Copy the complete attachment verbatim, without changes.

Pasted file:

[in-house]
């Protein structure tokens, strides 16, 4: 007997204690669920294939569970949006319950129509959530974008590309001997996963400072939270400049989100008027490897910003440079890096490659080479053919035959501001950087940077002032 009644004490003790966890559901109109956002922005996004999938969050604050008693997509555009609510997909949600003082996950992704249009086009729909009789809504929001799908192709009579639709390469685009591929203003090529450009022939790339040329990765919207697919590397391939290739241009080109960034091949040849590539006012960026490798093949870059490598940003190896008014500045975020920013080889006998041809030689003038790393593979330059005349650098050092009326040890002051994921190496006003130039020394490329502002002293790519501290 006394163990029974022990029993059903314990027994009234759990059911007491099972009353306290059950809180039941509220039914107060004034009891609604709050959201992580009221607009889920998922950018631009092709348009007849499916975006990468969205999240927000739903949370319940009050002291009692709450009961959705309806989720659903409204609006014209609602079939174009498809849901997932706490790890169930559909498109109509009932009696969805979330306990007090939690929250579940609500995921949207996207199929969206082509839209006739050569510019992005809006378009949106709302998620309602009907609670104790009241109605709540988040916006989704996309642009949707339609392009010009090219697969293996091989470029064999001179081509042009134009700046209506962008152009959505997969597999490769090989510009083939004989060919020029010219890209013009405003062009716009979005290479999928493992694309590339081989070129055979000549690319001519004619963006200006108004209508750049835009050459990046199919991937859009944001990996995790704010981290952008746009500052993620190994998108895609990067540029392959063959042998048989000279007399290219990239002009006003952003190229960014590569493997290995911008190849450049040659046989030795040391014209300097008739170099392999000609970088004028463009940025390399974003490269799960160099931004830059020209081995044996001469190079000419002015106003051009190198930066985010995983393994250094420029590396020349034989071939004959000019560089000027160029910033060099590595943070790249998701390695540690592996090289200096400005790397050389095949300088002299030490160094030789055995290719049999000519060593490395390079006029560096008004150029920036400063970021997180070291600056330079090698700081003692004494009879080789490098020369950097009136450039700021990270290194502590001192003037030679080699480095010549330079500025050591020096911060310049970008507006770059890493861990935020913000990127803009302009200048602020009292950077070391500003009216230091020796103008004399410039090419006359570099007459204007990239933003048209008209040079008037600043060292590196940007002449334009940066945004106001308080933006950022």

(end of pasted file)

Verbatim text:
[in-house]
């Protein structure tokens, strides 16, 4: 007997204690669920294939569970949006319950129509959530974008590309001997996963400072939270400049989100008027490897910003440079890096490659080479053919035959501001950087940077002032 009644004490003790966890559901109109956002922005996004999938969050604050008693997509555009609510997909949600003082996950992704249009086009729909009789809504929001799908192709009579639709390469685009591929203003090529450009022939790339040329990765919207697919590397391939290739241009080109960034091949040849590539006012960026490798093949870059490598940003190896008014500045975020920013080889006998041809030689003038790393593979330059005349650098050092009326040890002051994921190496006003130039020394490329502002002293790519501290 006394163990029974022990029993059903314990027994009234759990059911007491099972009353306290059950809180039941509220039914107060004034009891609604709050959201992580009221607009889920998922950018631009092709348009007849499916975006990468969205999240927000739903949370319940009050002291009692709450009961959705309806989720659903409204609006014209609602079939174009498809849901997932706490790890169930559909498109109509009932009696969805979330306990007090939690929250579940609500995921949207996207199929969206082509839209006739050569510019992005809006378009949106709302998620309602009907609670104790009241109605709540988040916006989704996309642009949707339609392009010009090219697969293996091989470029064999001179081509042009134009700046209506962008152009959505997969597999490769090989510009083939004989060919020029010219890209013009405003062009716009979005290479999928493992694309590339081989070129055979000549690319001519004619963006200006108004209508750049835009050459990046199919991937859009944001990996995790704010981290952008746009500052993620190994998108895609990067540029392959063959042998048989000279007399290219990239002009006003952003190229960014590569493997290995911008190849450049040659046989030795040391014209300097008739170099392999000609970088004028463009940025390399974003490269799960160099931004830059020209081995044996001469190079000419002015106003051009190198930066985010995983393994250094420029590396020349034989071939004959000019560089000027160029910033060099590595943070790249998701390695540690592996090289200096400005790397050389095949300088002299030490160094030789055995290719049999000519060593490395390079006029560096008004150029920036400063970021997180070291600056330079090698700081003692004494009879080789490098020369950097009136450039700021990270290194502590001192003037030679080699480095010549330079500025050591020096911060310049970008507006770059890493861990935020913000990127803009302009200048602020009292950077070391500003009216230091020796103008004399410039090419006359570099007459204007990239933003048209008209040079008037600043060292590196940007002449334009940066945004106001308080933006950022």